By Jordan Schneir
If someone offered you the opportunity to invest your money in a company that has been around for well over a decade, hasn’t had positive cash flow in over 4 years (in fact, actually burned more cash each year), has an idea but can’t really define when they’ll start making positive cash flows….all for the low, low price of $345 per share, would you take it?
Even though this should sound like a scam, it’s exactly what Netflix (NASDAQ:NFLX) and their CEO Reed Hastings ask and get from investors. To be fair, Netflix did have the positive cash flow for many years, and their current spending is their way of expanding their content and their international presence (I also may have added some hyperbole for effect). Nonetheless, investors are giving Netflix a lot of leash, and with share prices at 159x earnings, they’re not discounting much in the way of failure.
However, the focus on the lack of cash currently being generated obfuscates some really important pieces of information that bears may be missing, but bulls see clearly. Netflix may actually be able to flip the switch and generate returns that make the current share price seem like an exceptional bargain. The future of Netflix really becomes a question of execution before the bill collectors come knocking.
Content Is Costly
Although plenty of opinion pieces have noted the cash spend of Netflix, indulge us for a moment. The excel screenshot comes directly from Netflix’s investor presentation. Right now Netflix is running through approximately $1.8B per year. Currently, they make just under $14B in revenue annually, to give you some perspective. But, what really stands out are the investments in content. On a 12-month rolling basis content spend stands at $10.8B. Essentially 80% of all revenues are turned right back around into making content.
Should Netflix Slow Down?
On their face, these numbers may seem completely ludicrous. Netflix made healthy profits by providing customers with a plethora of B rated movies to peruse when there was nothing on television. However, look again at the content spend growth rate for the last 12 months vs. that of the revenue growth rate. You’ll notice that revenues grew 36.2% vs. content spend of 13.1%. Simply put, for every $1 Netflix puts into content spend they turn out $3 in revenue.
Let’s take a step back for a second and understand briefly how Netflix treats its content expenditures. While they may take the cash hit immediately, the content is amortized (Netflix says 90% is fully amortized within 4 years) and expensed under Cost of Revenue. Right now that amortization specifically accounts for 50% of revenues. So, it’s reasonable to assume that if Netflix slowed or stopped their content production, all other things being equal, they would see a drop in their Cost of Revenue and increase in earnings within a few years.
Now, what will happen if Netflix maintains the same pace through 2022 growing in both revenues and content expenditures all other things being equal? Take a look at the table below which uses a 20% growth rate to be conservative:
If you keep all the other income and tax items roughly in line, you’re now sitting somewhere at $10-$12 per share in earnings in 2022. Given the current stock price, that’s multiple in the 30s. This isn’t that far-fetched, especially when considering the company could grow much faster or realize economies of scale with content they produce.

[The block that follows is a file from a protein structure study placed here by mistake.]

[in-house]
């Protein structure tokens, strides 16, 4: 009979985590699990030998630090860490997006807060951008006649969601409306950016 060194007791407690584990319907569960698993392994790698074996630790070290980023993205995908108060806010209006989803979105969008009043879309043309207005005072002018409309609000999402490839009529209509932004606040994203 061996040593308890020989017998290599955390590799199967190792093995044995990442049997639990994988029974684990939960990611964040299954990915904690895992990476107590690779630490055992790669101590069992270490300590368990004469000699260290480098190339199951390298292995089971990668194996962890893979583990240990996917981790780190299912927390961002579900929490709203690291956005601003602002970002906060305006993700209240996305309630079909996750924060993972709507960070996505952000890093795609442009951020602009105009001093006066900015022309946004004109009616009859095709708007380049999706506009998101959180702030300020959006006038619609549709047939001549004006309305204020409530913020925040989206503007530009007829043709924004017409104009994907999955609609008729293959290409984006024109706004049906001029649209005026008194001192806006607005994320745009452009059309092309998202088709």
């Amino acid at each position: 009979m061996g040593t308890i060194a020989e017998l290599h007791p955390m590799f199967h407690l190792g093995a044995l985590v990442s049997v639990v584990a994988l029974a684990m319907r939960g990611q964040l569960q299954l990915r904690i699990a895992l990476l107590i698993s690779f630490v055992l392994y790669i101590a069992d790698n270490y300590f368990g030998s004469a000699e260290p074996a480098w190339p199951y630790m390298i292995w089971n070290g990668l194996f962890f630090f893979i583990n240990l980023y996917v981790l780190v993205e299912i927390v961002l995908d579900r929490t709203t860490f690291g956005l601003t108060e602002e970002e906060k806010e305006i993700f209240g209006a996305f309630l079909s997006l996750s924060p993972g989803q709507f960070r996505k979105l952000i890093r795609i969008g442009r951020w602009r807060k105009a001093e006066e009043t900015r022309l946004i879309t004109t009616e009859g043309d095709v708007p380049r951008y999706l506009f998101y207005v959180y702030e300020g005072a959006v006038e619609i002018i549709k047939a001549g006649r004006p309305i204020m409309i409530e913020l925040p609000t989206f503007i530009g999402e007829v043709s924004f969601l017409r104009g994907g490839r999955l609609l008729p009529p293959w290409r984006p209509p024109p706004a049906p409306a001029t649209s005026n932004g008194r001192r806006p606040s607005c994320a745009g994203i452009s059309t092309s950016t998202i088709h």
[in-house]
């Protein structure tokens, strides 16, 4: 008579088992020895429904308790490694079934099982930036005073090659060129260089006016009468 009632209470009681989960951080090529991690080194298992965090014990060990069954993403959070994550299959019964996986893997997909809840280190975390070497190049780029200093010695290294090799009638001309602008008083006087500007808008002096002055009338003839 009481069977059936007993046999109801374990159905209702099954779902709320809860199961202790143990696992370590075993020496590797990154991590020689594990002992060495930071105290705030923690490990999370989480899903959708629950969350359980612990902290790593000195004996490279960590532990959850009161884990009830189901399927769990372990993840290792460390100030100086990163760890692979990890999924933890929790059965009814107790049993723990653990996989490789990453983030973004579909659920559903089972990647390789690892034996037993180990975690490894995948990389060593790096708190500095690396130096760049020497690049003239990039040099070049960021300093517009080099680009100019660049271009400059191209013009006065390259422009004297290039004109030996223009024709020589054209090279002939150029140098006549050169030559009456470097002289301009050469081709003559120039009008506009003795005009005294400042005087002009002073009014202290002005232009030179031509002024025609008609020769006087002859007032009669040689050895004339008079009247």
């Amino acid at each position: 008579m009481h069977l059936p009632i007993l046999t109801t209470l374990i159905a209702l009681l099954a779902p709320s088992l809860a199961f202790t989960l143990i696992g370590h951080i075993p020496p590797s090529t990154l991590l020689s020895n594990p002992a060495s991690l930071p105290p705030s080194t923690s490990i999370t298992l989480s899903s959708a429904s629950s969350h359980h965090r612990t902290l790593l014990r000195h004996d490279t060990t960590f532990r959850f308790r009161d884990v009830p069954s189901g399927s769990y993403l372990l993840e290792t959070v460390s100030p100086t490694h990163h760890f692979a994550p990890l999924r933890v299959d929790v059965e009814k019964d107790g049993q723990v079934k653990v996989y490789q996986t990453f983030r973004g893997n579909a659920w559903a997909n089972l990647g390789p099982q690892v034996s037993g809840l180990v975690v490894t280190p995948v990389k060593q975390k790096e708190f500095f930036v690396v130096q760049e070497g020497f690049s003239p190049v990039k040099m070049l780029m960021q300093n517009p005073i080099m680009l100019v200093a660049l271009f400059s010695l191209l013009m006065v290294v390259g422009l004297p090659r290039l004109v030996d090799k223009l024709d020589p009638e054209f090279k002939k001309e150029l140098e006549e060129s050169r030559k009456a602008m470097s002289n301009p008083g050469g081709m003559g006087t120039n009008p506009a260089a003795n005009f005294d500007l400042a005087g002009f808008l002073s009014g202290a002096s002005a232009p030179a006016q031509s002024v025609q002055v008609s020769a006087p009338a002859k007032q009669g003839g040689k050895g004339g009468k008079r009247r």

Looking back at the chart above, carrying the same assumptions through, Netflix should turn cash flow positive next year. Now did I oversimplify things a bit? Yes. The goal wasn’t to give an exact prediction of when and where Netflix will go. Instead, I wanted to highlight what reasonable outcome calculations would permit. Yet, there is still one more chapter to this story.
Anyone who has done some research on Netflix knows they financed their growth with a lot of debt. Right now the company has a whopping $8.3B of debt outstanding. Below is a snapshot of the clock they are working against:
For a company that doesn’t have any positive cash flow yet, they have less than two years to pull their act together. That’s a pretty tight timeline to work with, leaving virtually no room for error. Consequently, as we saw with the last earnings call, any hint that the company might miss its growth targets puts the debt clock a bit more into focus.
There aren’t too many articles that we read where the author doesn’t go on to say that the upcoming quarters are critical for X or Y company. I won’t disappoint you either. Netflix needs to put up, or it will be shut up very quickly. Their recent bond offerings in April left them with a B+ credit rating from S&P, which doesn’t put them in the junk category, but doesn’t make them quality either.
Still, it’s unlikely Netflix will fail to hit its goals in the near term. It could easily scale back on content spending to drive cash flow, but that’s not likely. The company will probably take every opportunity to push all their dollars into growing as fast and as large as quickly as they can. Whether they achieve some form of economies of scale on content or finally start gaining traction in the international marketplace remains to be seen.
Disclosure: I have no interest in any stocks mentioned, and no holdings in those companies. This article presents only my opinions. I am not receiving compensation for it. I am not in any way associated with any company mentioned in this article.